by a broken cloud, at once overwhelms all around, and then shrinks down as fuddenly into its accustomed bed.'



But in the South, the Author obferves, White-boyifm will still probably remain, in defiance of all legislative feverities, how ftrictly foever executed; as the caufe is permanent, and the fufferers fee no appearance of redrefs.- Deprived of their right of commonage, driven from the good grounds, obliged to pay five or fix guineas for an acre to fet their potatoes in, and having no refources from manufactures, as in the North, they become conftant enemies to the ftate; the ftate not being their • friend, nor the ftate's law.'-It has been urged indeed that fanaticifm in the North, and fuperftition in the South, were the original fources of thefe evils: but if, the Author obferves, the majority of the infurgents in the North were prefbyterians, and of those who rofe in the South were papifts, it is, because the body of the poor in these places are of those perfuafions.

In fome of the fubfequent letters, the Author difcuffes a fubject of ftill greater magnitude; and endeavours to fhew that an union, or a compleat incorporation of Great Britain and Ireland, with a perfect community of privileges, would be in the highest degree advantageous to both countries.-But we muft here take leave of our intelligent traveller, and refer our readers to the work itself; where they will meet with much curious informa'tion, on a variety of fubjects.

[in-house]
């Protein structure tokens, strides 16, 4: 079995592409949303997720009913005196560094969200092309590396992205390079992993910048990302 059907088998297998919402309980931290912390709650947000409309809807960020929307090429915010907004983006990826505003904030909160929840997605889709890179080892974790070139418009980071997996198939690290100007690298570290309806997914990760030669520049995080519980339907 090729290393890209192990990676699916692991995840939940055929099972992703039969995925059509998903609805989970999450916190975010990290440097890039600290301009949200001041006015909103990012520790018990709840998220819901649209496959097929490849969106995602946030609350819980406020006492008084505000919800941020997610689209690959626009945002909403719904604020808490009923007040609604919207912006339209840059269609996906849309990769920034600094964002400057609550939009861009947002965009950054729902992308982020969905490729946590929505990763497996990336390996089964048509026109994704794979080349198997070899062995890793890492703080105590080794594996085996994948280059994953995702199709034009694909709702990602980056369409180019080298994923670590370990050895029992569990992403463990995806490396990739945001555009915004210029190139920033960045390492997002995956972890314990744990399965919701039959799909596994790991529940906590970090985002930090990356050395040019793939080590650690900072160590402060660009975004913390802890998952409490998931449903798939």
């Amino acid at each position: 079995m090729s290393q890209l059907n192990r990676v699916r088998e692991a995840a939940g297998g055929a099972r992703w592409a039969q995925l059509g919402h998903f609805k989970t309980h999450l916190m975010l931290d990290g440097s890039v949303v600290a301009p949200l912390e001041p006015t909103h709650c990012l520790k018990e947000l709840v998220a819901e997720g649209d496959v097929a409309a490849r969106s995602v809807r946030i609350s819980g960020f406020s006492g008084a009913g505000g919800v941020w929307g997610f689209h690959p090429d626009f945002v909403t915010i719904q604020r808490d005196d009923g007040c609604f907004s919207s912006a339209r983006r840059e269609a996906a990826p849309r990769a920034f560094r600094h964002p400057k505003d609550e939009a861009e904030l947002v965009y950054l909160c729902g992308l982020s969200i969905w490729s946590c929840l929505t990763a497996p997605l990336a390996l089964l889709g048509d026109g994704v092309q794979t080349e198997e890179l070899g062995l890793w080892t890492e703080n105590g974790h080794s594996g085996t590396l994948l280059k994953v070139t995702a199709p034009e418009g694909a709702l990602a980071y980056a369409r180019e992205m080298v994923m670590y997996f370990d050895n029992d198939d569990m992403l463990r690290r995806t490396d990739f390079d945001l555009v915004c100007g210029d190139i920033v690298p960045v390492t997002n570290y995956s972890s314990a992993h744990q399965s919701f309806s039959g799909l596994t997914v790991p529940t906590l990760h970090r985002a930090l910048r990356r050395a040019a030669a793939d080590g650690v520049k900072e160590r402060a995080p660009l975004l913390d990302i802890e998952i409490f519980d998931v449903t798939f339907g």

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ART. V. A Treatise on the Situation, Manners, and Inhabitants of Germany: and the Life of Agricola. By C. Cornelius Tacitus; tranflated into English, by John Aikin: with copious Notes, and a Map of Antient Germany. Warrington, printed for Johnfon, London. 8vo. 4s. bound. 1778.


AVING formerly expreffed our idea of Mr. Aikin's merit as a tranflator, it is now neceffary to affure our readers, that we find our opinion of his ability, in this fpecies of writing, confirmed, both by his judicious corrections of his former piece (which is here reprinted without the original) and by the correct verfion which he has given of the book De moribus Germanorum. Perfectly agreeing with him in thinking that it is the first duty of a tranflator to reflect his author's meaning with clearness and precifion, we judge his work entitled to great commendation, for the closeness and accuracy with which it has followed the expreffion as well as the ideas of the original, without the least approach towards inelegance.

The great value and authority of the original treatise, are fufficiently manifeft by the ufe which fome of the most eminent modern writers, particularly Montefquieu, have made of it. It has indeed always been reckoned one of the most precious relics of the political or historical writings of antiquity; and (as the tranflator